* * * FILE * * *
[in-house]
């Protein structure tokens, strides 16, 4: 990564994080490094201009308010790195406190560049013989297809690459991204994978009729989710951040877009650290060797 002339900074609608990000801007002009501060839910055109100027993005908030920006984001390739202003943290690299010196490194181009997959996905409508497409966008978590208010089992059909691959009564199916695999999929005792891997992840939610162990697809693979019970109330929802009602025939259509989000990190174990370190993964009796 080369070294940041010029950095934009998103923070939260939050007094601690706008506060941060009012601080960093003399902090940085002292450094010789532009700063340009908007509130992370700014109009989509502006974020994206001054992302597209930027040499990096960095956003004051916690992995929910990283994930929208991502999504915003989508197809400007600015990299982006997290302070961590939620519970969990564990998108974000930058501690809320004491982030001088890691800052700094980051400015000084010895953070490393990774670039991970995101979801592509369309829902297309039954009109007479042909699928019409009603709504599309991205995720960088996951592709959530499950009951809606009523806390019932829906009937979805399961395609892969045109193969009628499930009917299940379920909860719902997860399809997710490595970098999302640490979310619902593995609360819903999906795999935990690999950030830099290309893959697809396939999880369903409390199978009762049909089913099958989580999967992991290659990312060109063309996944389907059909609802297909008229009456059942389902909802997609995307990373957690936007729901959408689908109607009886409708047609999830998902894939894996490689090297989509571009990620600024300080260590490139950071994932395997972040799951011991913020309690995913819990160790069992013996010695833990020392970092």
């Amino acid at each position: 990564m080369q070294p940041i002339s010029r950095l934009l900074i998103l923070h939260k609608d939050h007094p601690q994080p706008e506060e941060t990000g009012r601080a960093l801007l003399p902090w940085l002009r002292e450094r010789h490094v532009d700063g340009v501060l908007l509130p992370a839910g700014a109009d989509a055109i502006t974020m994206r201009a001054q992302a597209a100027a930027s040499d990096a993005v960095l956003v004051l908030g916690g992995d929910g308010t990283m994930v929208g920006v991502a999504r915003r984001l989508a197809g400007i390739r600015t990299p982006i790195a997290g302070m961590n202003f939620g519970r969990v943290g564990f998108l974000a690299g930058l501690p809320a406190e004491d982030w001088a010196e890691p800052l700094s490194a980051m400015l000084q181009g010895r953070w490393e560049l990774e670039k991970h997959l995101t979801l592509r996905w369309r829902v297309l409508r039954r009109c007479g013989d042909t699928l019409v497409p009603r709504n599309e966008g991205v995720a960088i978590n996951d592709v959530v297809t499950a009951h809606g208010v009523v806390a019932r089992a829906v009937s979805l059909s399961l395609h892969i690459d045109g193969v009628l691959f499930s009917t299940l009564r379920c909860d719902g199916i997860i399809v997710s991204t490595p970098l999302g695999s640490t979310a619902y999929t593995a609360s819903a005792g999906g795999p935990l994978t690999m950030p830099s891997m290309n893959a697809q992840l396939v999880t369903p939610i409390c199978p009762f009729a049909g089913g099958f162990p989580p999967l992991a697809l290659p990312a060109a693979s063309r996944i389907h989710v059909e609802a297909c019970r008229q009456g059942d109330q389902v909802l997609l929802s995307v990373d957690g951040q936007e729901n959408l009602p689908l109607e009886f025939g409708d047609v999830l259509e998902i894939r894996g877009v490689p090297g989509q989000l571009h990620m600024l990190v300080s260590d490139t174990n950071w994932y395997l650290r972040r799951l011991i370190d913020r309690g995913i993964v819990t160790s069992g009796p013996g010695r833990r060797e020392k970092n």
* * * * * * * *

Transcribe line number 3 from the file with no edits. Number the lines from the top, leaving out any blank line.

């Amino acid at each position: 990564m080369q070294p940041i002339s010029r950095l934009l900074i998103l923070h939260k609608d939050h007094p601690q994080p706008e506060e941060t990000g009012r601080a960093l801007l003399p902090w940085l002009r002292e450094r010789h490094v532009d700063g340009v501060l908007l509130p992370a839910g700014a109009d989509a055109i502006t974020m994206r201009a001054q992302a597209a100027a930027s040499d990096a993005v960095l956003v004051l908030g916690g992995d929910g308010t990283m994930v929208g920006v991502a999504r915003r984001l989508a197809g400007i390739r600015t990299p982006i790195a997290g302070m961590n202003f939620g519970r969990v943290g564990f998108l974000a690299g930058l501690p809320a406190e004491d982030w001088a010196e890691p800052l700094s490194a980051m400015l000084q181009g010895r953070w490393e560049l990774e670039k991970h997959l995101t979801l592509r996905w369309r829902v297309l409508r039954r009109c007479g013989d042909t699928l019409v497409p009603r709504n599309e966008g991205v995720a960088i978590n996951d592709v959530v297809t499950a009951h809606g208010v009523v806390a019932r089992a829906v009937s979805l059909s399961l395609h892969i690459d045109g193969v009628l691959f499930s009917t299940l009564r379920c909860d719902g199916i997860i399809v997710s991204t490595p970098l999302g695999s640490t979310a619902y999929t593995a609360s819903a005792g999906g795999p935990l994978t690999m950030p830099s891997m290309n893959a697809q992840l396939v999880t369903p939610i409390c199978p009762f009729a049909g089913g099958f162990p989580p999967l992991a697809l290659p990312a060109a693979s063309r996944i389907h989710v059909e609802a297909c019970r008229q009456g059942d109330q389902v909802l997609l929802s995307v990373d957690g951040q936007e729901n959408l009602p689908l109607e009886f025939g409708d047609v999830l259509e998902i894939r894996g877009v490689p090297g989509q989000l571009h990620m600024l990190v300080s260590d490139t174990n950071w994932y395997l650290r972040r799951l011991i370190d913020r309690g995913i993964v819990t160790s069992g009796p013996g010695r833990r060797e020392k970092n």